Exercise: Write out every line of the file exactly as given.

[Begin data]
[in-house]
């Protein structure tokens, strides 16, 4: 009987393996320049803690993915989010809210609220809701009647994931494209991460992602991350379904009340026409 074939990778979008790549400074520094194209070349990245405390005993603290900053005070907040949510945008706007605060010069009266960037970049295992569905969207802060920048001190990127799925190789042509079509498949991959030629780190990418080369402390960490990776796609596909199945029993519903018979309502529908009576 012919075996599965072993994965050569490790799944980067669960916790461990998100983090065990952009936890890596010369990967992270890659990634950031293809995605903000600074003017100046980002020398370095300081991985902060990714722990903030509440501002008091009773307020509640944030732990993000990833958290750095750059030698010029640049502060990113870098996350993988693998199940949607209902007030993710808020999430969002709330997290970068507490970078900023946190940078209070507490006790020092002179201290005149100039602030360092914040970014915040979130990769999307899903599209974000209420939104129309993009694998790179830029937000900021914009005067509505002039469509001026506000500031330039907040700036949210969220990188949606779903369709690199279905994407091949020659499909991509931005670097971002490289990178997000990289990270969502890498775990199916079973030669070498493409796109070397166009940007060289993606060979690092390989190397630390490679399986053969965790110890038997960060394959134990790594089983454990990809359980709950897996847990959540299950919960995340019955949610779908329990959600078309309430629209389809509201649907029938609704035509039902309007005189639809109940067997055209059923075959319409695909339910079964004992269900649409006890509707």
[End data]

[in-house]
């Protein structure tokens, strides 16, 4: 009987393996320049803690993915989010809210609220809701009647994931494209991460992602991350379904009340026409 074939990778979008790549400074520094194209070349990245405390005993603290900053005070907040949510945008706007605060010069009266960037970049295992569905969207802060920048001190990127799925190789042509079509498949991959030629780190990418080369402390960490990776796609596909199945029993519903018979309502529908009576 012919075996599965072993994965050569490790799944980067669960916790461990998100983090065990952009936890890596010369990967992270890659990634950031293809995605903000600074003017100046980002020398370095300081991985902060990714722990903030509440501002008091009773307020509640944030732990993000990833958290750095750059030698010029640049502060990113870098996350993988693998199940949607209902007030993710808020999430969002709330997290970068507490970078900023946190940078209070507490006790020092002179201290005149100039602030360092914040970014915040979130990769999307899903599209974000209420939104129309993009694998790179830029937000900021914009005067509505002039469509001026506000500031330039907040700036949210969220990188949606779903369709690199279905994407091949020659499909991509931005670097971002490289990178997000990289990270969502890498775990199916079973030669070498493409796109070397166009940007060289993606060979690092390989190397630390490679399986053969965790110890038997960060394959134990790594089983454990990809359980709950897996847990959540299950919960995340019955949610779908329990959600078309309430629209389809509201649907029938609704035509039902309007005189639809109940067997055209059923075959319409695909339910079964004992269900649409006890509707």